While Mark 12 is about public displays of faith (and therefore relevant to debates about prayer in school), the great text for understanding Jesus’ view of sexuality is John 8:2-11, the story of the “Woman Taken in Adultery.” It’s a rich and controversial text, and I have pasted my own interpretation below the fold. (This comes from my book-in-progress about Dante.)
According to Deuteronomy, every case of adultery involves a married woman or a betrothed virgin who “lies with” a man. There are two possible places where this can take place: within the city or in the fields. In the city, the woman has a duty to cry out if she is raped, so if she is found with a man, her consent is assumed and she merits execution by stoning. Outside the city, however, no one can hear her cries, so she is considered innocent. In all cases, the man with whom she “lies” is to be stoned to death. These clearly defined categories are supposed to cover all instances (Deut. 22:22 27).
Jesus’ enemies presumably thought that he disliked some aspects of the strict Old Testament law. They tried to entrap him by asking his opinion of an adultery case:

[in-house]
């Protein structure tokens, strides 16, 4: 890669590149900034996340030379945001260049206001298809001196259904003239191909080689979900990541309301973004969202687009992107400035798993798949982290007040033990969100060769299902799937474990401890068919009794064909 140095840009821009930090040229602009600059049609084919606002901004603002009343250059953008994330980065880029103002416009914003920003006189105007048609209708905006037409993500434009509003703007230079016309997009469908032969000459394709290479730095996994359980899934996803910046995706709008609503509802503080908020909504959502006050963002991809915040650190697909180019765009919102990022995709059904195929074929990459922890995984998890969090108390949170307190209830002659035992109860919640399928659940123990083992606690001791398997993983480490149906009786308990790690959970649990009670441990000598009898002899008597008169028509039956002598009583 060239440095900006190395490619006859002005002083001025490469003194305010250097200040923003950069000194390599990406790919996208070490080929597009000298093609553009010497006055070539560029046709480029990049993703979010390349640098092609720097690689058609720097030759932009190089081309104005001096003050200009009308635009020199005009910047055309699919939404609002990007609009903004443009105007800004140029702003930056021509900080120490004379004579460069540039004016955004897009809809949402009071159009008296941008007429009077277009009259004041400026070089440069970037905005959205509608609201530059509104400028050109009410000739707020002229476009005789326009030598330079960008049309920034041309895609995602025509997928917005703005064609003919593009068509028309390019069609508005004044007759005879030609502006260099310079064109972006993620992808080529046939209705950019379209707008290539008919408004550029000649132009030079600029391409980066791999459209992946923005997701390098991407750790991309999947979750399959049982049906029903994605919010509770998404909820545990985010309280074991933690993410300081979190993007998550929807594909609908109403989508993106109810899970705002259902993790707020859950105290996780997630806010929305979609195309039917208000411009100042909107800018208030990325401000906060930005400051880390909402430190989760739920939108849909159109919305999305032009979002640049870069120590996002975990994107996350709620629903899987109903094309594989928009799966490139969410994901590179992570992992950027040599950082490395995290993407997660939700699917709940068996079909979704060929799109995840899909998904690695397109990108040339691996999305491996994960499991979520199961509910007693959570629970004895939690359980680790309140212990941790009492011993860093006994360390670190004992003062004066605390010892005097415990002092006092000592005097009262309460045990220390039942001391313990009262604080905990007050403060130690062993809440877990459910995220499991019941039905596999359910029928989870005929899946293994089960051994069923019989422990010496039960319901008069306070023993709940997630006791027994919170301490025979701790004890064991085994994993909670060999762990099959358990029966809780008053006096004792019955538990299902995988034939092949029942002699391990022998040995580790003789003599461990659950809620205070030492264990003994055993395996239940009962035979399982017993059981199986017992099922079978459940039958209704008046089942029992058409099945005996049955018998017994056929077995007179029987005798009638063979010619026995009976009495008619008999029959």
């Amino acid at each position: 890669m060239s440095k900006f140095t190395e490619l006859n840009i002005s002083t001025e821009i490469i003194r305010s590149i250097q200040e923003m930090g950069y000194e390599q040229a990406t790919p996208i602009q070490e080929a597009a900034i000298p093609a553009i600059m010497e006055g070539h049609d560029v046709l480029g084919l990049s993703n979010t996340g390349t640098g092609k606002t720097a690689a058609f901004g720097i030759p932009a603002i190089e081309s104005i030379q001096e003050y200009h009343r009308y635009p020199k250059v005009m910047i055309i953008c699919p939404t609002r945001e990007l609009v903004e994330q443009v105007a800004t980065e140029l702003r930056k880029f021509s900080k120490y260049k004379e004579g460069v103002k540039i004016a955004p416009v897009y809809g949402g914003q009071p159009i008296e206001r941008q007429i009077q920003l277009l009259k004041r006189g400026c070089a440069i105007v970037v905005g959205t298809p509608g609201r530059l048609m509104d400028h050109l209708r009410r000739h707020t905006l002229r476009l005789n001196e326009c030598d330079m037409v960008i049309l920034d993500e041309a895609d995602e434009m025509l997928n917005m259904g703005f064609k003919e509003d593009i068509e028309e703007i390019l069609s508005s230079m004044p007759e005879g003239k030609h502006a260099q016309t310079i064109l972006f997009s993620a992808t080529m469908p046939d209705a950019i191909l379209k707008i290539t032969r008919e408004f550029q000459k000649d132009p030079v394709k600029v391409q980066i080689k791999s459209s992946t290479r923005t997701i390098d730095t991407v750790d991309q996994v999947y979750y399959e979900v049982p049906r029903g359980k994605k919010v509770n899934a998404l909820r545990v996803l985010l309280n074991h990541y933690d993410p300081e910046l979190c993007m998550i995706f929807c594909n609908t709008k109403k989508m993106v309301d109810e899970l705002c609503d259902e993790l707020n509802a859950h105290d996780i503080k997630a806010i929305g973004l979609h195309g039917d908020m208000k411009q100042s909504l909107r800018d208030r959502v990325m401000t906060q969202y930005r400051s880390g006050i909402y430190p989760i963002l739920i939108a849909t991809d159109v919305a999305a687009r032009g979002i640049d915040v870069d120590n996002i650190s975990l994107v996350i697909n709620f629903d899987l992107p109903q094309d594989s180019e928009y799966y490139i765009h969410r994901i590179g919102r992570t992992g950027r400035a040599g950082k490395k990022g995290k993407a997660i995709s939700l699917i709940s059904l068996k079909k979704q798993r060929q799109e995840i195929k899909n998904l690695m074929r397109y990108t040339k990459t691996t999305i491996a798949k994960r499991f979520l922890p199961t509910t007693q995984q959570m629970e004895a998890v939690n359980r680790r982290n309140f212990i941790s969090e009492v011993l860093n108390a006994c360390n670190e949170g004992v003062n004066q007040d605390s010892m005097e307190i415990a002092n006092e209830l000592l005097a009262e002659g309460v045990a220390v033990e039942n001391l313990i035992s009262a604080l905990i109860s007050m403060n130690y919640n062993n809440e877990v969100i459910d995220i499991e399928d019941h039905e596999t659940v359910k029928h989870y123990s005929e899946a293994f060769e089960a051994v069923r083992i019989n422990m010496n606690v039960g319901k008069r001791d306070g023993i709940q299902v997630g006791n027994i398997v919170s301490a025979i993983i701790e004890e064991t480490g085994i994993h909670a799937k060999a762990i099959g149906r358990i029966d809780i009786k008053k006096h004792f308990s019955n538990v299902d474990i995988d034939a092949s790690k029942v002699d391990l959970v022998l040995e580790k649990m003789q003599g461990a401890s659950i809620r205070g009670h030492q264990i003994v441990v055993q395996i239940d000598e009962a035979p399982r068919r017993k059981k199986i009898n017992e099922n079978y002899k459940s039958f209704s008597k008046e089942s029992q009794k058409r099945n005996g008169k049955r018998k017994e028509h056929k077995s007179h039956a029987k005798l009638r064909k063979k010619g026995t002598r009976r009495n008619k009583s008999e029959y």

2. And early in the morning, he came again into the temple, and all the people came unto him; and he sat down, and taught them.
3. And the scribes and Pharisees brought unto him a woman taken in adultery; and when they had set her in the midst,
4. They say [sic] unto him, Master, this woman was taken in adultery, in the very act.
5. Now Moses in the law commanded us, that such should be stoned: but what sayest thou?
6. This they said, tempting him, that they might have to accuse him. But Jesus stooped down, and with his finger wrote [or drew] on the ground.
7. So when they continued asking him, he lifted himself up, and said unto them, He that is without sin among you, let him first cast a stone at her.
8. And again he stooped down, and wrote [not drew] on the ground.
9. And they which heard it, being convicted by their own conscience, went out one by one, beginning at the eldest, even unto the last: and Jesus was left alone, and the woman standing in the midst.
10. When Jesus had lifted up himself, and saw none but the woman, he said unto her, Woman, where are those thine accusers? Hath no man condemned thee?
11. She said, No man, Lord. And Jesus said unto her, Neither do I condemn thee: go, and sin no more (John, 8:2 11).
This passage could be read as evidence of Jesus’ “antinomianism:” his hostility to outward, written, or formal laws, and his embrace of emotions such as love and pity. Nietzsche, for one, thought that Jesus was a thorough antinomian who was misunderstood by the whole mainstream Christian tradition. According to Nietzsche, “Jesus said to his Jews: ‘The law was for servants?love God as I love him, as his son! What do morals matter to us sons of God!'”